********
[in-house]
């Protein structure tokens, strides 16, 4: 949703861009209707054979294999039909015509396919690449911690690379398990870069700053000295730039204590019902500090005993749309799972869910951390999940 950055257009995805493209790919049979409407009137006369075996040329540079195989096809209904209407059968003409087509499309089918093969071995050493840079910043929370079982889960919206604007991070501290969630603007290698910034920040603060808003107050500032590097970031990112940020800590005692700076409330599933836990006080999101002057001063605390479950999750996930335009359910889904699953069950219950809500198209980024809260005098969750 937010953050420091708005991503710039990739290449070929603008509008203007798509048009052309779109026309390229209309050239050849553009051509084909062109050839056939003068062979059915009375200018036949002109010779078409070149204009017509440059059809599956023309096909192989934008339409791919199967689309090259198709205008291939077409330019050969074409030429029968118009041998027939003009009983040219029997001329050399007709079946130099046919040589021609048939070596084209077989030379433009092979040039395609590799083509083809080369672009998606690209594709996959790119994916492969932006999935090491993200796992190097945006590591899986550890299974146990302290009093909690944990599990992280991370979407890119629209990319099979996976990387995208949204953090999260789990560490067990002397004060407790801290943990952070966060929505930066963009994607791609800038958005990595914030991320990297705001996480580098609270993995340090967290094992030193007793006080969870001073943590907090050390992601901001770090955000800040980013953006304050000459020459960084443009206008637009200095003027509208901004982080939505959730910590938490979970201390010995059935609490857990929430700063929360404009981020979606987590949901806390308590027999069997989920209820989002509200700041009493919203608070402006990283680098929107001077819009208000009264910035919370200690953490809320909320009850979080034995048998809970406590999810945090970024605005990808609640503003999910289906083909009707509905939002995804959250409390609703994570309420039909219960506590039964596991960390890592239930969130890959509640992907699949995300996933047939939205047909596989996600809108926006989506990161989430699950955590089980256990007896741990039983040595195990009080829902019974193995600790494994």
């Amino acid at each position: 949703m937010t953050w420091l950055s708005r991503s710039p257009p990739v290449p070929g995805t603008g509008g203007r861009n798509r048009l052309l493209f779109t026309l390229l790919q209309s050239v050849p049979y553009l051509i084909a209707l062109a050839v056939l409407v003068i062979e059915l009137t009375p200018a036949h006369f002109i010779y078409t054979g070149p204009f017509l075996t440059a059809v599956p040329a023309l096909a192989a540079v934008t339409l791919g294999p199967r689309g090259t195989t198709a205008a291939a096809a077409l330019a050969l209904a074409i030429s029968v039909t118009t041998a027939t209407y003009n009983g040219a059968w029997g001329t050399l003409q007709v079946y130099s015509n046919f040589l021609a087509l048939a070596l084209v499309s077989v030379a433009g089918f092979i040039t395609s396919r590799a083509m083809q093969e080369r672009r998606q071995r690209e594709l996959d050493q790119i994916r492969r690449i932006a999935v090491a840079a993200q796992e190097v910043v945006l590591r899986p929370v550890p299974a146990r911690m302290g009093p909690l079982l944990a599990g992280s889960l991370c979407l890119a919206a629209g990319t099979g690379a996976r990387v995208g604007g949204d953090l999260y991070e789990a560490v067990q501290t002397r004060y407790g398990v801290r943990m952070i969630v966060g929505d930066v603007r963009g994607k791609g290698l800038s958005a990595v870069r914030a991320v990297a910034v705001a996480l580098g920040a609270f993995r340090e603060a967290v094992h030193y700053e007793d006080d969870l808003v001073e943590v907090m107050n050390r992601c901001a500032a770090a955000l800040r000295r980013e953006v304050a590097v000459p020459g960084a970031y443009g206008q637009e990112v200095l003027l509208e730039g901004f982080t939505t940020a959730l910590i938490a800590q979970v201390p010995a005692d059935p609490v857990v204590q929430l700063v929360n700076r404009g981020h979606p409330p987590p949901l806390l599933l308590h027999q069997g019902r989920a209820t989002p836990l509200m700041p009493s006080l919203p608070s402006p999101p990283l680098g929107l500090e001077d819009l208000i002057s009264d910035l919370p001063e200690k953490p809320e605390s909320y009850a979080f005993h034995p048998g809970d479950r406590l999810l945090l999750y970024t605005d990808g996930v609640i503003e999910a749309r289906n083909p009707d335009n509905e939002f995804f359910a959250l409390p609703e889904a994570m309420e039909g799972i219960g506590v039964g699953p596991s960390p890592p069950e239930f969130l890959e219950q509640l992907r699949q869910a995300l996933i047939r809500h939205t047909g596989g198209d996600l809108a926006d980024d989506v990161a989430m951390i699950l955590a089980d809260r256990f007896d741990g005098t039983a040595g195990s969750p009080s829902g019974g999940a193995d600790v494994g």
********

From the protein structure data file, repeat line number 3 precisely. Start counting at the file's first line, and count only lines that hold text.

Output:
């Amino acid at each position: 949703m937010t953050w420091l950055s708005r991503s710039p257009p990739v290449p070929g995805t603008g509008g203007r861009n798509r048009l052309l493209f779109t026309l390229l790919q209309s050239v050849p049979y553009l051509i084909a209707l062109a050839v056939l409407v003068i062979e059915l009137t009375p200018a036949h006369f002109i010779y078409t054979g070149p204009f017509l075996t440059a059809v599956p040329a023309l096909a192989a540079v934008t339409l791919g294999p199967r689309g090259t195989t198709a205008a291939a096809a077409l330019a050969l209904a074409i030429s029968v039909t118009t041998a027939t209407y003009n009983g040219a059968w029997g001329t050399l003409q007709v079946y130099s015509n046919f040589l021609a087509l048939a070596l084209v499309s077989v030379a433009g089918f092979i040039t395609s396919r590799a083509m083809q093969e080369r672009r998606q071995r690209e594709l996959d050493q790119i994916r492969r690449i932006a999935v090491a840079a993200q796992e190097v910043v945006l590591r899986p929370v550890p299974a146990r911690m302290g009093p909690l079982l944990a599990g992280s889960l991370c979407l890119a919206a629209g990319t099979g690379a996976r990387v995208g604007g949204d953090l999260y991070e789990a560490v067990q501290t002397r004060y407790g398990v801290r943990m952070i969630v966060g929505d930066v603007r963009g994607k791609g290698l800038s958005a990595v870069r914030a991320v990297a910034v705001a996480l580098g920040a609270f993995r340090e603060a967290v094992h030193y700053e007793d006080d969870l808003v001073e943590v907090m107050n050390r992601c901001a500032a770090a955000l800040r000295r980013e953006v304050a590097v000459p020459g960084a970031y443009g206008q637009e990112v200095l003027l509208e730039g901004f982080t939505t940020a959730l910590i938490a800590q979970v201390p010995a005692d059935p609490v857990v204590q929430l700063v929360n700076r404009g981020h979606p409330p987590p949901l806390l599933l308590h027999q069997g019902r989920a209820t989002p836990l509200m700041p009493s006080l919203p608070s402006p999101p990283l680098g929107l500090e001077d819009l208000i002057s009264d910035l919370p001063e200690k953490p809320e605390s909320y009850a979080f005993h034995p048998g809970d479950r406590l999810l945090l999750y970024t605005d990808g996930v609640i503003e999910a749309r289906n083909p009707d335009n509905e939002f995804f359910a959250l409390p609703e889904a994570m309420e039909g799972i219960g506590v039964g699953p596991s960390p890592p069950e239930f969130l890959e219950q509640l992907r699949q869910a995300l996933i047939r809500h939205t047909g596989g198209d996600l809108a926006d980024d989506v990161a989430m951390i699950l955590a089980d809260r256990f007896d741990g005098t039983a040595g195990s969750p009080s829902g019974g999940a193995d600790v494994g």